“You’re just ignoring reality!” I was sharing some data I’d been reading about in the 2017 Gallup State of the American Workplace report, and my friend wasn’t having anything to do with it. “That’s all just psychobabble trying to get us to ignore all the terrible stuff going on! Your daughter’s in a war zone! How can you believe that garbage about happiness?!

Clearly, positivity culture has a PR problem. Frequently, I see (hear, read about) positivity framed as an attempt to eradicate or ignore negative experiences and emotions. That’s unfortunate, on two fronts.

First, if that’s your goal, you’re probably doomed to epic, miserable failure because life just doesn’t work that way. Negative experiences and emotions serve a very valuable purpose. They warn us about pending or present danger. They alert us to the need to change, and they motivate us to actually make those changes. Sadness, fear, anger, frustration, grief, annoyance, and all the other ways that “bad feelings” manifest in our world aren’t the problem.

And that’s the second problem. Positive psychology and the growing desire to channel the power of positive thinking (gratitude culture, random acts of kindness, etc.) have perhaps not always done a fantastic job of explaining what their actual goals are. So, when somebody tells me that I’m just fooling myself when I advocate for positivity (and I do, in radical and outspoken ways!), I can see where they’re confused. We have an image problem!

1-You’re ignoring reality

No. No, I’m not. I can’t speak for everyone, and in fact I do know people who just choose to ignore the environments in which they live, and those situations vary from amusing to catastrophically tragic. Sometimes there are mental health challenges creating an out-of-focus perspective, or sometimes people are simply desperate to believe the stories they’re telling themselves. The obvious issue with this approach is that real challenges will arise in life, as part of the human condition. If you ignore them, you are less able to address those challenges in healthy, viable and sustainable ways.

For me, living a life focused on positivity and gratitude doesn’t include ignoring the bad stuff that crops up, it means balancing that awareness with the hard-earned knowledge that things will change, I do have at least some agency over my life (and for sure over my reactions to my life), and that whatever’s going on is just temporary. This gives me the boost I need to address, accept or otherwise manage whatever’s going on right now, at least 90% of the time.

2-You can’t make me happy!

Well, yes. I’m well aware, and frankly, I’m not even trying to make you, or me, or anybody else happy. I love the work of many of the positivity gurus who embrace this concept, but I believe that happiness is way to measure whether you’re living life in tune with your authentic self (and I know.. that expression is verging on overuse.. indulge me for just a minute).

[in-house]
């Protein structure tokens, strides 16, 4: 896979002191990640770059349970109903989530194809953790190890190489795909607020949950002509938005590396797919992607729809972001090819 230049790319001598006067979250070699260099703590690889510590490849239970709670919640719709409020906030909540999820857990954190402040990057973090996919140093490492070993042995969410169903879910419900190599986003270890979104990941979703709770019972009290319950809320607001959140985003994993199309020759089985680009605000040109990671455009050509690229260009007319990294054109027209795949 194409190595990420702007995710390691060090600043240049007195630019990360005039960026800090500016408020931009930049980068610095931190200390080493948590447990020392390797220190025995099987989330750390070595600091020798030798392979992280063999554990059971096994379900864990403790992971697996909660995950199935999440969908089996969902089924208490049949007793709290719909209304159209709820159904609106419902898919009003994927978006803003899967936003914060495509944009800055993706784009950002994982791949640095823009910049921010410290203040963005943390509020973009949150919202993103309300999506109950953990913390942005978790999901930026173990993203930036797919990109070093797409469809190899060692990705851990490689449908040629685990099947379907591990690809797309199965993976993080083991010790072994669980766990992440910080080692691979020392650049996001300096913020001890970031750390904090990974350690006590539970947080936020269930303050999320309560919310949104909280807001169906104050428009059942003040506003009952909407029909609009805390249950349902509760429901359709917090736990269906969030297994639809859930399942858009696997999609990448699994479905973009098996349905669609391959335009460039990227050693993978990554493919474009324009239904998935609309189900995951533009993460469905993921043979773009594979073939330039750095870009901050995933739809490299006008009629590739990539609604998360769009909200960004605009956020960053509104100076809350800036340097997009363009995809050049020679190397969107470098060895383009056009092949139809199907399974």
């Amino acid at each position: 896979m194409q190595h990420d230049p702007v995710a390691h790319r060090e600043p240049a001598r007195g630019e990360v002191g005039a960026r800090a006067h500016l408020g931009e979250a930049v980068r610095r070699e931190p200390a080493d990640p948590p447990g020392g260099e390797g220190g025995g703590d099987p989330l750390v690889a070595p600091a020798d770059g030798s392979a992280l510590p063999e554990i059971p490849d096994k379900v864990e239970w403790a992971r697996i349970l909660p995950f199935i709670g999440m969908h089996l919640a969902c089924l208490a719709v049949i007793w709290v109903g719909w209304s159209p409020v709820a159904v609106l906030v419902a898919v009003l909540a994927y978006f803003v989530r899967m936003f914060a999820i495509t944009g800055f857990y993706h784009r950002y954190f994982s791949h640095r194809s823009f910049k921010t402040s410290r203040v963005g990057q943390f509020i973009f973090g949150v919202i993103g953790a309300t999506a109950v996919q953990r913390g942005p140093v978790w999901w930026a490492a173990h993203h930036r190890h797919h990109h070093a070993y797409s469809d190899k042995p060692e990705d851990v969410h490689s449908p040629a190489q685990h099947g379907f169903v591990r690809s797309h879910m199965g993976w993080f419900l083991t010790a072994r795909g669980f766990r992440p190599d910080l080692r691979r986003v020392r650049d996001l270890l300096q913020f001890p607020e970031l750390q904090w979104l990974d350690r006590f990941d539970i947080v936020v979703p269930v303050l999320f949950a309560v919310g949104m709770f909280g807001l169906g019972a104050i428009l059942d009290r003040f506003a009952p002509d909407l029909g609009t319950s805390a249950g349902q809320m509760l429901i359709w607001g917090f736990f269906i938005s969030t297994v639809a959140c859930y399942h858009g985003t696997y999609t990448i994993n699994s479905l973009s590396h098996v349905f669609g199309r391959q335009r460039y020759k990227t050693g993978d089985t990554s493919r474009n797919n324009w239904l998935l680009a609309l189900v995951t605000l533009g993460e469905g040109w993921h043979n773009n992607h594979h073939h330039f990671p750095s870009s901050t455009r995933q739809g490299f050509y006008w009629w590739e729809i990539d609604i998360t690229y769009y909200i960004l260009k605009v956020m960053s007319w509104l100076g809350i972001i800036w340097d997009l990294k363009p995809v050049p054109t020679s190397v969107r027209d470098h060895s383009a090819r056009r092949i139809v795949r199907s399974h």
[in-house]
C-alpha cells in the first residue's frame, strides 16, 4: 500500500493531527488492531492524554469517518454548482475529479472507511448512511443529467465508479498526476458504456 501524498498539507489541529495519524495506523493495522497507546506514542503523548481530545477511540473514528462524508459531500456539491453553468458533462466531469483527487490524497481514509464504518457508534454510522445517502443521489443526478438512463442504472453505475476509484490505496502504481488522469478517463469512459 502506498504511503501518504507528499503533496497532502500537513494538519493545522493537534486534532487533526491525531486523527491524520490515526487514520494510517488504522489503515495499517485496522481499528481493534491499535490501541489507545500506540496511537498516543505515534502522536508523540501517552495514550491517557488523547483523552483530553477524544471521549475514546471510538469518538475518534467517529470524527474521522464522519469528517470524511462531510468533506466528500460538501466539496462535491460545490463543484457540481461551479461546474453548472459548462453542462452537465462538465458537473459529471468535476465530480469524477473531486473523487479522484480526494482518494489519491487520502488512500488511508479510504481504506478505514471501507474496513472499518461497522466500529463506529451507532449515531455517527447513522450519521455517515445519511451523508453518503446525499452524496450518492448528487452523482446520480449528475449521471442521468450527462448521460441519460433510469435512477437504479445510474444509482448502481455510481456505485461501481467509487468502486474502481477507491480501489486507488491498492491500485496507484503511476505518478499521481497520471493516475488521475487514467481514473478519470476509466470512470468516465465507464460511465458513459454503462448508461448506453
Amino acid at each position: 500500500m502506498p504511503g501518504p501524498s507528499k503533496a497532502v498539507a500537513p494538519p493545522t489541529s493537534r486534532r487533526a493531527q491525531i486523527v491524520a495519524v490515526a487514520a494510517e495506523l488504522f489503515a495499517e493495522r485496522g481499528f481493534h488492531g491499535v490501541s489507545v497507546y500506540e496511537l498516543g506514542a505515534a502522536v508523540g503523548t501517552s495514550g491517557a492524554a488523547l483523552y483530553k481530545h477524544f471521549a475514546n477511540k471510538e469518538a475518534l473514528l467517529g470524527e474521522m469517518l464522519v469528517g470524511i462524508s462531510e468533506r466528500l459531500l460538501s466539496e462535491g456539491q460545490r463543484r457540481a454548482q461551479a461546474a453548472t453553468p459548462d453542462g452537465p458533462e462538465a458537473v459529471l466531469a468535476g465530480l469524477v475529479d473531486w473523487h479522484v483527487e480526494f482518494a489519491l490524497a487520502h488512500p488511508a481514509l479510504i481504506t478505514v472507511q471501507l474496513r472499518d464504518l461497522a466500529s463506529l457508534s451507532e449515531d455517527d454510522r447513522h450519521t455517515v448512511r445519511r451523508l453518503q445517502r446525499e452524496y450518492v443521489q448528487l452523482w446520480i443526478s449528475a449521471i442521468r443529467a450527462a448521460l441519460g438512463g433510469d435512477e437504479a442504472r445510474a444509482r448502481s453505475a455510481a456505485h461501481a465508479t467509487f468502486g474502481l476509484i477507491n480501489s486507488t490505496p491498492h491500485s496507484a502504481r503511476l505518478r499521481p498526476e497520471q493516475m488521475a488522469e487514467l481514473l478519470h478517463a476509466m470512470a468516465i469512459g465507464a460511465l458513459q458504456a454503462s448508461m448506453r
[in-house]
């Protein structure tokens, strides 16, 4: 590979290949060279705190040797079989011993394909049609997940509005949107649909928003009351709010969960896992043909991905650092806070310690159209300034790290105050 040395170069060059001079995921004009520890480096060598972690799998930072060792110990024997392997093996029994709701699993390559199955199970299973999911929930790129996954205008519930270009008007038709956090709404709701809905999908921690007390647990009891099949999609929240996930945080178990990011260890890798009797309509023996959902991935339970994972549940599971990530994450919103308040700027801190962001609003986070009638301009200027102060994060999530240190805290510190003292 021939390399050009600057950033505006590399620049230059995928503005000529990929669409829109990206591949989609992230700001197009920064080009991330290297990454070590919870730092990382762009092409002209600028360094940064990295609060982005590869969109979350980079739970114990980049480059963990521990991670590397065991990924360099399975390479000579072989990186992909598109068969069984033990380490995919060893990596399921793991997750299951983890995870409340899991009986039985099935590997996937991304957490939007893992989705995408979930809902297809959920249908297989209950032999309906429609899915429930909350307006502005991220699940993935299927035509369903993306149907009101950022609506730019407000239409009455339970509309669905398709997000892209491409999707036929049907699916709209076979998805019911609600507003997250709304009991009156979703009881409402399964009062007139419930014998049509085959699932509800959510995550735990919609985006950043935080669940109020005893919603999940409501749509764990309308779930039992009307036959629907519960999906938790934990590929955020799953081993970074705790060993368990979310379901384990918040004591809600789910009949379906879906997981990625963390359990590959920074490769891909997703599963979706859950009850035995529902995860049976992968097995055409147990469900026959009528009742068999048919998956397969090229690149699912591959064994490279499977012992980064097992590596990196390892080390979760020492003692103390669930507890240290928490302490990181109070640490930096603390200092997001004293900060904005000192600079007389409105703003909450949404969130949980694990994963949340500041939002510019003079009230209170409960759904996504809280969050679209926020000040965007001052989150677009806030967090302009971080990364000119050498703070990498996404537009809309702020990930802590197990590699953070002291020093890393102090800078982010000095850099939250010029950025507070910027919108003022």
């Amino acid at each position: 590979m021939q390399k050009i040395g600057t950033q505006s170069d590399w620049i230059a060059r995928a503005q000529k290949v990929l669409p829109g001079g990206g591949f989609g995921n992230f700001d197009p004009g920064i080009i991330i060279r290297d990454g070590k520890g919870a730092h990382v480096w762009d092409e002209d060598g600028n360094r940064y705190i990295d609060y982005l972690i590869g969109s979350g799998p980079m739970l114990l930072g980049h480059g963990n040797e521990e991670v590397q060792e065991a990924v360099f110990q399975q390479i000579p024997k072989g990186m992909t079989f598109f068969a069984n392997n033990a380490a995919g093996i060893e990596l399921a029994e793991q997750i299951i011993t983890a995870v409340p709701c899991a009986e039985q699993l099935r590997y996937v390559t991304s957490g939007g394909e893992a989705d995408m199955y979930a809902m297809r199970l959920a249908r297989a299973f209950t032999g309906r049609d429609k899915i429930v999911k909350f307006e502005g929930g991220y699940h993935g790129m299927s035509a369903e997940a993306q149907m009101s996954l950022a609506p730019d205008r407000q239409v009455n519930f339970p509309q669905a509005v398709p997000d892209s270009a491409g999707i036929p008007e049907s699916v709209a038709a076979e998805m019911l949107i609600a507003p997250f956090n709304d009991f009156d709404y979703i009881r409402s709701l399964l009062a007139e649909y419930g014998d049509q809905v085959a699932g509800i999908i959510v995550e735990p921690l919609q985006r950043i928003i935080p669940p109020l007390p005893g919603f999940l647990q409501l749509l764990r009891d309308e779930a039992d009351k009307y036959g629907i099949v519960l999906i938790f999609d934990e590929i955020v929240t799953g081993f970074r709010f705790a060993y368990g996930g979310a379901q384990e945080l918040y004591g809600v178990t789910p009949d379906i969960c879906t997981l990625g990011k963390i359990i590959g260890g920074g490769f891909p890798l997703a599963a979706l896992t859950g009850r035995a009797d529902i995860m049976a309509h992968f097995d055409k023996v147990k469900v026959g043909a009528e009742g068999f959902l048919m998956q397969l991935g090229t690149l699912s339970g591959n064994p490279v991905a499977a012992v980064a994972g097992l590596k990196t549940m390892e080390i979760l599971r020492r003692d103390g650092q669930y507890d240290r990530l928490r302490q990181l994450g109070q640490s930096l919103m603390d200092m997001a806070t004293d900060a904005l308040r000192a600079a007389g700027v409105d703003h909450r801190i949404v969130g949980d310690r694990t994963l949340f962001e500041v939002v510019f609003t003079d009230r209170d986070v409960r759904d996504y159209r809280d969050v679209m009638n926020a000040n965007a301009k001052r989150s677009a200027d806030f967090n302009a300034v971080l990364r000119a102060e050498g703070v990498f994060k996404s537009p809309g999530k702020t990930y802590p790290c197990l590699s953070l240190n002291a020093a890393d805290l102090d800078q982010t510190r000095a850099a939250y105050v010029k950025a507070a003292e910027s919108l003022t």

Do you know what drives you? Do you have a clear vision of your Life Purpose? Have you paused to consider what in your world really sparks you to get up, get out there, and DO… whatever it is you need to do to realize your vision? This doesn’t mean quit your day job and move to a yoga retreat… unless that’s truly something that aligns with your core values and your mission statement for your life.

3-I’m being positive — and life is still hard!

Right. I know. I really do. This morning, one of my kids (she’s 20) finally got her driver’s license. When she was 14, she was in a serious car accident (and 6 months prior to that, her older sister almost died in another incredibly severe car accident) and broke her jaw in three places, and it’s taken this long for her to face the complicated emotional threads wrapped about the experience and take that big next step. In the spirit of Brene’ Brown, I’ll embrace some vulnerability here and admit that I am deeply terrified each time one of my kids becomes a licensed driver. No amount of affirmations, journaling, gratitude jar filling or meditation can completely eradicate that residual fear.

And yes, my daughter is in a war zone, and we frequently go for long periods of time not knowing where she is, what she’s doing, or if she’s even alive. And every time there’s a news story about fatalities in the region where she’s based, my friends and family (usually out of the most kind of intentions, honestly) make sure I know about it. Yikes! No ignoring that surge of parental “SAVE THE BABY” adrenaline that we’re wired to produce so we can snatch our DNA-carriers out of harm’s way.

What my work on positivity and gratitude has done, however, is allow me to move forward with life, looking that fear straight in the eye, acknowledging it, and stepping into the next stage anyway. I’m not paralyzed by it, and I’m able to help those around me tease apart the links between their emotions and their actions and actively choose their own future.

Radical positivity isn’t a magic spell, it’s not a blindfold, and it certainly isn’t delusional. It is, however, an incredibly powerful paradigm for approaching a world that’s not always on our side, and in spite of those challenges, living a full, rich, exciting life filled with adventure, hope, joy and gratitude.

Now if you’ll excuse me, I need to call my insurance company and discuss rate increases. I’m positive they’ll be excited to hear from me! 🙂

Originally published at https://www.linkedin.com.